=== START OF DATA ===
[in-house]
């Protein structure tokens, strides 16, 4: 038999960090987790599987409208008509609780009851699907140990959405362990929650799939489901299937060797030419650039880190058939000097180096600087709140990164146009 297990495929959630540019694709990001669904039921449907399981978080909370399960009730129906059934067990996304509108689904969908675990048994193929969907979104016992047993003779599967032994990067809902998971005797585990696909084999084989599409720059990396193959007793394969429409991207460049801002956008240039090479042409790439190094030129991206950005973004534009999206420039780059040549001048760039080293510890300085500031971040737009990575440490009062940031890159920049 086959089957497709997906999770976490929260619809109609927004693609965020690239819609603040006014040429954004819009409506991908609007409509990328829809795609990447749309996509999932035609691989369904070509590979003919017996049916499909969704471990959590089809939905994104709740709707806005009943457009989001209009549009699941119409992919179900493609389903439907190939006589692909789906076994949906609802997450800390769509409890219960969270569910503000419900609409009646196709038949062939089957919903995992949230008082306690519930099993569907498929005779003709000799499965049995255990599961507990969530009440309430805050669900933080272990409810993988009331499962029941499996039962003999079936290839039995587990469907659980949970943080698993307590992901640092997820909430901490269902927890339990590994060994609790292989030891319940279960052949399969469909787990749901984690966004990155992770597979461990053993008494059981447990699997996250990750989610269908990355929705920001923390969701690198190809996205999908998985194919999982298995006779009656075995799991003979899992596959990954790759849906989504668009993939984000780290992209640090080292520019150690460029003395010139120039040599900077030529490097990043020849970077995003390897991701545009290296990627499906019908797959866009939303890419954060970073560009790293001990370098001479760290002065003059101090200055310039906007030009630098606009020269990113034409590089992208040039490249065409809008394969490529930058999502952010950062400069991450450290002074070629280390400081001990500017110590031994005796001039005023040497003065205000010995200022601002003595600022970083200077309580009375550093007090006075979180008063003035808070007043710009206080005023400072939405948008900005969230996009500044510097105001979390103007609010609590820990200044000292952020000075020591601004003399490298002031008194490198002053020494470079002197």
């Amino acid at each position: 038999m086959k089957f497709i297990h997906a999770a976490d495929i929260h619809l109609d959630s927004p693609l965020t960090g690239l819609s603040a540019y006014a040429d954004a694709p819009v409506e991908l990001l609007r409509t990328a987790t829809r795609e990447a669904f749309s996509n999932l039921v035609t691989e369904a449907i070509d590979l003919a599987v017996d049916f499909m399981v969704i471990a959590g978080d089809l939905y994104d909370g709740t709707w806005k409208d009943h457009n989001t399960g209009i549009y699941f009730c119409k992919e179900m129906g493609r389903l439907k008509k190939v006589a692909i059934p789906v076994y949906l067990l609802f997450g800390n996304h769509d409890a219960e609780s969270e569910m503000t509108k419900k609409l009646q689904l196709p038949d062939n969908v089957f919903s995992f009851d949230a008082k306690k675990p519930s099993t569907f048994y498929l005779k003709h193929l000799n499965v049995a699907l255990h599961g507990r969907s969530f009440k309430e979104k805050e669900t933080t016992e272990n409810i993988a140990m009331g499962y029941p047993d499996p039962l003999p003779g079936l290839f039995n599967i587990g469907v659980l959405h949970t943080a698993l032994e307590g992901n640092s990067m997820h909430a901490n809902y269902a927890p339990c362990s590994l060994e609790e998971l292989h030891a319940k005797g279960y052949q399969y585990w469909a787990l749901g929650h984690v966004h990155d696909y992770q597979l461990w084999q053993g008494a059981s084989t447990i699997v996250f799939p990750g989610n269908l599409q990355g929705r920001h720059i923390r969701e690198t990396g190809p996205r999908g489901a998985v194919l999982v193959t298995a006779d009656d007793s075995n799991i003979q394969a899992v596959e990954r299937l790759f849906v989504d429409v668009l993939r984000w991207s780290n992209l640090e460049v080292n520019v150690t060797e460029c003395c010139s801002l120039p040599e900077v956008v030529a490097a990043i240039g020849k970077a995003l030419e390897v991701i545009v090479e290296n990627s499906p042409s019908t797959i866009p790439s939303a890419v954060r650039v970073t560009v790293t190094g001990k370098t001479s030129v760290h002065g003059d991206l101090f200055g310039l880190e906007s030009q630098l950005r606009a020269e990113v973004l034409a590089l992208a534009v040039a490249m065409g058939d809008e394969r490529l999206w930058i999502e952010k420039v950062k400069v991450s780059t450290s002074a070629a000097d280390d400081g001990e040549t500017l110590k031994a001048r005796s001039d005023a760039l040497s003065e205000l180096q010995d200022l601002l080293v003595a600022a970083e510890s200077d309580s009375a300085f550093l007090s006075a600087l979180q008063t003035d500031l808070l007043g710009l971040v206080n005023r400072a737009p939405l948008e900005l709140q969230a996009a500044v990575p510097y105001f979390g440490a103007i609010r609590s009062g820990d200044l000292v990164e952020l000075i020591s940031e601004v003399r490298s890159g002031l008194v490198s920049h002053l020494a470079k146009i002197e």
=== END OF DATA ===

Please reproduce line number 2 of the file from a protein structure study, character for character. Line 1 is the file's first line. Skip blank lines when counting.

């Protein structure tokens, strides 16, 4: 038999960090987790599987409208008509609780009851699907140990959405362990929650799939489901299937060797030419650039880190058939000097180096600087709140990164146009 297990495929959630540019694709990001669904039921449907399981978080909370399960009730129906059934067990996304509108689904969908675990048994193929969907979104016992047993003779599967032994990067809902998971005797585990696909084999084989599409720059990396193959007793394969429409991207460049801002956008240039090479042409790439190094030129991206950005973004534009999206420039780059040549001048760039080293510890300085500031971040737009990575440490009062940031890159920049 086959089957497709997906999770976490929260619809109609927004693609965020690239819609603040006014040429954004819009409506991908609007409509990328829809795609990447749309996509999932035609691989369904070509590979003919017996049916499909969704471990959590089809939905994104709740709707806005009943457009989001209009549009699941119409992919179900493609389903439907190939006589692909789906076994949906609802997450800390769509409890219960969270569910503000419900609409009646196709038949062939089957919903995992949230008082306690519930099993569907498929005779003709000799499965049995255990599961507990969530009440309430805050669900933080272990409810993988009331499962029941499996039962003999079936290839039995587990469907659980949970943080698993307590992901640092997820909430901490269902927890339990590994060994609790292989030891319940279960052949399969469909787990749901984690966004990155992770597979461990053993008494059981447990699997996250990750989610269908990355929705920001923390969701690198190809996205999908998985194919999982298995006779009656075995799991003979899992596959990954790759849906989504668009993939984000780290992209640090080292520019150690460029003395010139120039040599900077030529490097990043020849970077995003390897991701545009290296990627499906019908797959866009939303890419954060970073560009790293001990370098001479760290002065003059101090200055310039906007030009630098606009020269990113034409590089992208040039490249065409809008394969490529930058999502952010950062400069991450450290002074070629280390400081001990500017110590031994005796001039005023040497003065205000010995200022601002003595600022970083200077309580009375550093007090006075979180008063003035808070007043710009206080005023400072939405948008900005969230996009500044510097105001979390103007609010609590820990200044000292952020000075020591601004003399490298002031008194490198002053020494470079002197």